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- Thread starter Precursor
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*the statement "move them to infinitely apart" simply mean break them apart, NOT necc. moving them to the edge of the universe. In addition, the statement assumes that universe has no retarding force, so I guess...moving them across space won't take any additional energy.

Hope it helps

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Precursor> What do you know about inverse square laws? This might help.

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So, according to the inverse square law, there is always a force acting between charged particles, but the farther away from each other the weaker the force. But at an extremly far distance away, the force acting between the charged particles is negligible. Does that mean the binding energy is finite?Precursor> What do you know about inverse square laws? This might help.

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So, as the distance increase, the force between 2 particles becomes less and less until it's negligible (as you said). Then the work necc. to keep them farther apart toward infinity also becomes negligible.

After all, binding energy (when you really go down into the basis) is just a force (strong force I believe). [there are 4 well known accepted forces: gravity, Electromagnetic, Strong, and weak (nuclear decay and stuff)]

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But doesn't the force between 2 particles become negligible only when they are at an infinite distance apart, which makes the work neessary to move them that far apart, an infinte amount of energy? This seems to be going in circles...ISo, as the distance increase, the force between 2 particles becomes less and less until it's negligible (as you said). Then the work necc. to keep them farther apart toward infinity also becomes negligible.]

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Delphi51

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It appears that way, but instinct doesn't work well with non-linear things.But doesn't the force between 2 particles become negligible only when they are at an infinite distance apart, which makes the work neessary to move them that far apart, an infinte amount of energy?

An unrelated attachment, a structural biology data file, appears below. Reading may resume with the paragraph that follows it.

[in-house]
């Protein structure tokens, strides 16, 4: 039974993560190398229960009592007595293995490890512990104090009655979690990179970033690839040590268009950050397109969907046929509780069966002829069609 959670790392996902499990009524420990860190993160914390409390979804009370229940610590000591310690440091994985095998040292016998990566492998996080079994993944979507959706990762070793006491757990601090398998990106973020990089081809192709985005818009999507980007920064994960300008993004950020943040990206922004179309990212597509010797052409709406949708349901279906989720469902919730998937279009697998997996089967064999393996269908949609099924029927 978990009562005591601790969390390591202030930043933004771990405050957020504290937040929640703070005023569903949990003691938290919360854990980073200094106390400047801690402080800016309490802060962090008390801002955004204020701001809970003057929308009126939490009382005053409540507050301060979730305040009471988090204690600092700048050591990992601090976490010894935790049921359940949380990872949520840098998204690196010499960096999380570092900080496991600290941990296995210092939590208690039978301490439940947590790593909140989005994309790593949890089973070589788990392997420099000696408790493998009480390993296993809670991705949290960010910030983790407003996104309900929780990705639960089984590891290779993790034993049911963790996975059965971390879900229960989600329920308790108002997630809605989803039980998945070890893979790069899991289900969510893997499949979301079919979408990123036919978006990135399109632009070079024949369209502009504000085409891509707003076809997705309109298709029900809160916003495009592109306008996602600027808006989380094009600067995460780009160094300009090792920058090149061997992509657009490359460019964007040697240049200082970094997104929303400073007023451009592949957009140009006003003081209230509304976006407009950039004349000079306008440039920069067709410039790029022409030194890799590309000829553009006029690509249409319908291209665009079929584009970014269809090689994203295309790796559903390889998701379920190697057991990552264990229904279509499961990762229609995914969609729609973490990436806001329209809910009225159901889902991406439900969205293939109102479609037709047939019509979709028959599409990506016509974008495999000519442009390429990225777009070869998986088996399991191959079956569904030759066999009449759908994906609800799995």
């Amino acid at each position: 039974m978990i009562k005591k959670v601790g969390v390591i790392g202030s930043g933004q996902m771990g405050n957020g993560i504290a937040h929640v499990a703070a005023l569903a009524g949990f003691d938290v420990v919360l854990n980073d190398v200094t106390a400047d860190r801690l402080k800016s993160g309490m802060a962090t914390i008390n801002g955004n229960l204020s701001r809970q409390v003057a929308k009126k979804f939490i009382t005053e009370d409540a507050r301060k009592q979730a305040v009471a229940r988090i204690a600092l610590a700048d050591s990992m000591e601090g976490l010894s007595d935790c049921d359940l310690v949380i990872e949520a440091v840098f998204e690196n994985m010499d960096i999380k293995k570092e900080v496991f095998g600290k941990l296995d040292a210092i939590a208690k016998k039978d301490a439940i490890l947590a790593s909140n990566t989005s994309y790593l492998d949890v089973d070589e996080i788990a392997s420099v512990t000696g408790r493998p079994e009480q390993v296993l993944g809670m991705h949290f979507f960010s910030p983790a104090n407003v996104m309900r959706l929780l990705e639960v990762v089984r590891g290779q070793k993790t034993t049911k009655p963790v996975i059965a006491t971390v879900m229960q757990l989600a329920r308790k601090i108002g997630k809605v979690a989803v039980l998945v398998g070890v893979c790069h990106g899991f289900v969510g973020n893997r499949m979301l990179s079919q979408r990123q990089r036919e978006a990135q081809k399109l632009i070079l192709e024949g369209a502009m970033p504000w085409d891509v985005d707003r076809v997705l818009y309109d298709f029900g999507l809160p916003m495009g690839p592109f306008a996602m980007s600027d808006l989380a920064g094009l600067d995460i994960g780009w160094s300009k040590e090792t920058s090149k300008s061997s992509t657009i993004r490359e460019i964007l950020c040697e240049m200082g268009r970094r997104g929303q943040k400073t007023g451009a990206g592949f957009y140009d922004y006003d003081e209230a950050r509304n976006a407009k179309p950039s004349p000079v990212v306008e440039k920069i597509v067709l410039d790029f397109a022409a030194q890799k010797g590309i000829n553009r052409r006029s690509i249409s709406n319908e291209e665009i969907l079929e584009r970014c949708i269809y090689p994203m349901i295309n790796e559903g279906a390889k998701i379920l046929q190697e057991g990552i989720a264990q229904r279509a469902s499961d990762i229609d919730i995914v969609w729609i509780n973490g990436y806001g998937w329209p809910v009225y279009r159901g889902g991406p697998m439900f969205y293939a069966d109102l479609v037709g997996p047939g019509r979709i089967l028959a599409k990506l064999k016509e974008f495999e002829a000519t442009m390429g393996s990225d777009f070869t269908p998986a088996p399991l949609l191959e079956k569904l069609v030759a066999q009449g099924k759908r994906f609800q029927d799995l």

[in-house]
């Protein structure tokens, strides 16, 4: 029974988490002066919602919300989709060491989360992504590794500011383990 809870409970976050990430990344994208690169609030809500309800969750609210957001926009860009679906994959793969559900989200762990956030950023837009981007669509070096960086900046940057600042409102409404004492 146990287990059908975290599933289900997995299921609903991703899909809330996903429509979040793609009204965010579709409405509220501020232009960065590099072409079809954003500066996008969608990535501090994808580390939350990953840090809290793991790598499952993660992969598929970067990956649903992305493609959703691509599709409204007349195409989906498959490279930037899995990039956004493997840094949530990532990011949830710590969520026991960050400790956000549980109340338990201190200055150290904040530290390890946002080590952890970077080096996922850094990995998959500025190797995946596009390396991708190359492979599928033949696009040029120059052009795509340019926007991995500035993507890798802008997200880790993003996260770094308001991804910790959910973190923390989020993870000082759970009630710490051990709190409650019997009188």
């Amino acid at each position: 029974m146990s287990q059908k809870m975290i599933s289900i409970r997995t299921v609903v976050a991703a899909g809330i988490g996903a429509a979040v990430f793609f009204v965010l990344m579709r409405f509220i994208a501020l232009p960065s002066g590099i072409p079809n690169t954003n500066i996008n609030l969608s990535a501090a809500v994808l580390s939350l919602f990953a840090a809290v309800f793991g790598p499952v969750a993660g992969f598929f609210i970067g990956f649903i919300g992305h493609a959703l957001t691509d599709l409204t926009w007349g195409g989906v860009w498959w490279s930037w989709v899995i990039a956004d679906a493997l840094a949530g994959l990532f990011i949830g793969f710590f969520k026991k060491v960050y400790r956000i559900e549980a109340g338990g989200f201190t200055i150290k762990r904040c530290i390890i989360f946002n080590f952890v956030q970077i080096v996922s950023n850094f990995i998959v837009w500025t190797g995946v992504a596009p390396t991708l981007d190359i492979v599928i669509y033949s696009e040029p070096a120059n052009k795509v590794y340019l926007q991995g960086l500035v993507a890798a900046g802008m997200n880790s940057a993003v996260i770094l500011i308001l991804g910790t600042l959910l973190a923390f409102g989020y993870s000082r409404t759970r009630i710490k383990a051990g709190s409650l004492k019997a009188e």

You really need calculus to figure it out. The work necessary is the integral (as r goes from initial value R to infinity) of F dr. If you have done integration, you'll find it easy. And finite.

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Precursor: this is a good question. The fallacy is in your assumption that the amount of energy required to separate the nucleons infinitely apart (which is a theoretical construct ..but can be physically understood as being some perfected realization of the situation where the nucleons are separated outside of each other's force fields) is itself infinite. This energy is still finite.

How do you understand this physically? Consider this example: suppose you roll down a ball on a frictionless surface ..following Newton's law, it will head off to infinity eventually. But you would have only expended finite energy. The point is that you should not assume that sending things off to infinity will require infinite energy.

Before I proceed - we are talking about NUCLEAR forces here ..in fact, Coulomb forces would cause repulsion, rather than cause the nucleons to be bound together.

The energy deficit can be equated to the MASS deficit through Einstein's equation.

As far as I can tell, the question you're asking has nothing to do with non-linear effects.

Once all this has sunk in I can tell you more about what really binding energy physically means then.

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When thinking of physics concepts, I tend to think about them "physically" as you mentioned. Your post really struck me for that. Is it incorrect to think of physics in a physical mindframe?

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Although the strong force (the force that binds protons and neutrons together in a nucleus) is not an inverse square force, it also drops off with distance. You can use the same argument for the non-infinite energy being required to separate protons / neutrons as you can for non-infinite energy being required to separate a spaceship from the Earth, even if the maths involved is different.

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Delphi51

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More to it than just dropping off. If the force dropped off as F = k/r, then the energy would be integral from r=R to infinity of k/r*dr = ln(infinity) - ln R = infinity.the fact that the force drops off with distance means that you don't require an infinite amount of energy / have an infinite escape velocity.

The fact that it drops off as F = k/r^2 (what I meant by non-linear, where one's physical intuition is unreliable) that makes it come out to less than infinity: E = Integral from r=R to infinity of k/r^2*dr = k/R.

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